A new documentary premiered this weekend at the Sundance Film Festival, named Cold Case Hammarskjöld, which tells of a South Africa-based mercenary group allegedly trying to intentionally spread HIV in southern Africa.
The documentary depicts a former mercenary accusing a former mercenary group that masterminded coups and violence in Africa in the 1980s and 1990s of spreading the epidemic, The Guardian reports.
The claims are made by Alexander Jones in the documentary – he spent years as an intelligence officer with the South African Institute for Maritime Research (SAIMR)
The film also claims that SAIMR leader Keith Maxwell had an obsession with HIV/Aids and reportedly claimed to be a doctor without medical qualifications, while running clinics in poor black areas around Johannesburg, to allegedly carry out sinister experiments.
He wrote about hopes for a plague that would decimate black populations, cementing white rule and bringing back conservative religious mores, according to papers collected by the film-makers.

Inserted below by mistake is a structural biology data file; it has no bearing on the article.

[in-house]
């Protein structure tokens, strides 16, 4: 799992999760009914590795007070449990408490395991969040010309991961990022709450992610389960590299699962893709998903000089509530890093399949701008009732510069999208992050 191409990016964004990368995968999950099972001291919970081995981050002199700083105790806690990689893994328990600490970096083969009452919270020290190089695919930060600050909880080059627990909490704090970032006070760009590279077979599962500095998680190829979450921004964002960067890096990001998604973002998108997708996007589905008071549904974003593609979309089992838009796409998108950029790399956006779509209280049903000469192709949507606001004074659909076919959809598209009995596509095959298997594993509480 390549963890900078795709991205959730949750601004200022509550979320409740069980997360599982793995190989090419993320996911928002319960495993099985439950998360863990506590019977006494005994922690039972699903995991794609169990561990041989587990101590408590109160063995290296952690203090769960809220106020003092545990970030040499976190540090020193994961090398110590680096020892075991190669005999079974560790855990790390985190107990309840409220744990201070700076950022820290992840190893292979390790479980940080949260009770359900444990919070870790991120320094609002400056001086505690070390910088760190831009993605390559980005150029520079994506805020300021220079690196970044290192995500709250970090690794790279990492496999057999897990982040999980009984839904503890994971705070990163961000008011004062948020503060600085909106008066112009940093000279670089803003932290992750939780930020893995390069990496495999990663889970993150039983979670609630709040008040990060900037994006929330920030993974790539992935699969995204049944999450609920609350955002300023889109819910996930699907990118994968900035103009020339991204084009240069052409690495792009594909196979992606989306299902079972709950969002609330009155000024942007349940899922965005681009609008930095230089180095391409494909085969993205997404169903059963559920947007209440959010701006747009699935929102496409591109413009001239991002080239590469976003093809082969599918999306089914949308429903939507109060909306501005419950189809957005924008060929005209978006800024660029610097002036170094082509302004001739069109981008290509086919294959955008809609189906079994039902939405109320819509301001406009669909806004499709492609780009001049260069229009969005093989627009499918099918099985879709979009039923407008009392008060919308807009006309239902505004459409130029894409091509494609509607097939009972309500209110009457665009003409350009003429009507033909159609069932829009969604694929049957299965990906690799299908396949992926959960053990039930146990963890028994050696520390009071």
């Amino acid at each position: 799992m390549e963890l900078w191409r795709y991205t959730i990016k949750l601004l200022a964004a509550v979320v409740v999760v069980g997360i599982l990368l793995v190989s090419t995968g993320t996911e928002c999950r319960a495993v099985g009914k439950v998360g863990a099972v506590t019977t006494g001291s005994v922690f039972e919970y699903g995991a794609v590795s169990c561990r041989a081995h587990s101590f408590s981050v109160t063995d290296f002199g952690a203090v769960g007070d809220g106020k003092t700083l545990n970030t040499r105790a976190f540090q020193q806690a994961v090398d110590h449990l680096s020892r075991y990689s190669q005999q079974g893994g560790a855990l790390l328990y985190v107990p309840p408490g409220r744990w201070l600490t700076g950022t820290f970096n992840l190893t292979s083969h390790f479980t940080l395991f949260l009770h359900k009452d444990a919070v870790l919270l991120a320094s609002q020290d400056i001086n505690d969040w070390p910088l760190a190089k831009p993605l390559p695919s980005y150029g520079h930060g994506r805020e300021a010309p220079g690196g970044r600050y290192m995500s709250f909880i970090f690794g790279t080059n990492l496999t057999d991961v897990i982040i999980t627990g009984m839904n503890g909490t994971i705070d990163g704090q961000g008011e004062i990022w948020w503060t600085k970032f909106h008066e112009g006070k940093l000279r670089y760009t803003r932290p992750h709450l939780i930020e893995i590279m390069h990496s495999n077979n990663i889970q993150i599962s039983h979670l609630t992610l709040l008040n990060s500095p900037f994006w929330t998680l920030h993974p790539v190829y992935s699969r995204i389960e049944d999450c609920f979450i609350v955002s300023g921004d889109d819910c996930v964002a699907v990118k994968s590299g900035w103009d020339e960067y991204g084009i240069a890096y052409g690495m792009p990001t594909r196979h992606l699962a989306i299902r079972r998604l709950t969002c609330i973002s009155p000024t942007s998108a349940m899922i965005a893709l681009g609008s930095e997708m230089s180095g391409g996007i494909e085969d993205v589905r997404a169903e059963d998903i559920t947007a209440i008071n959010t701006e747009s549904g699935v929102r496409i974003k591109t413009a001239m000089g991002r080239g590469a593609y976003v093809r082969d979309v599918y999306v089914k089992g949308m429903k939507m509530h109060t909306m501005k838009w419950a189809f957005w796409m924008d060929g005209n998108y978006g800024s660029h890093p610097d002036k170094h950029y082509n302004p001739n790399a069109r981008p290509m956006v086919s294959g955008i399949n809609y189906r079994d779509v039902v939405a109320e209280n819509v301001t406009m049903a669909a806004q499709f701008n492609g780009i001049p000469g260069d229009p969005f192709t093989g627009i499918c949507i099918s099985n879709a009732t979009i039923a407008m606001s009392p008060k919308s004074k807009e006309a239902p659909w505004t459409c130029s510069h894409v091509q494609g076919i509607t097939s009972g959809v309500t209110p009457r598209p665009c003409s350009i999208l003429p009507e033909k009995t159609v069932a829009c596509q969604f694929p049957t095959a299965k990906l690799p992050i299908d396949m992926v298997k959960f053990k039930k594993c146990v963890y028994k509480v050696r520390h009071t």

The Guardian reports that the film makers were investigating SAIMR because it claimed responsibility for the mysterious 1961 plane crash that killed Dag Hammarskjöld, the then United Nations secretary-general.
“What easier way to get a guinea pig than [when] you live in an apartheid system?” Jones says in the film. “Black people have got no rights, they need medical treatment. There’s a white ‘philanthropist’ coming in and saying, ‘You know, I’ll open up these clinics and I’ll treat you.’ And meantime [he is] actually the wolf in sheep’s clothing.”
In the documentary, the doctor offered strange treatments, including putting patients through “tubes”, which he claimed allowed him to see inside their bodies.
Cold Case Hammarskjöld will be released in Denmark in February.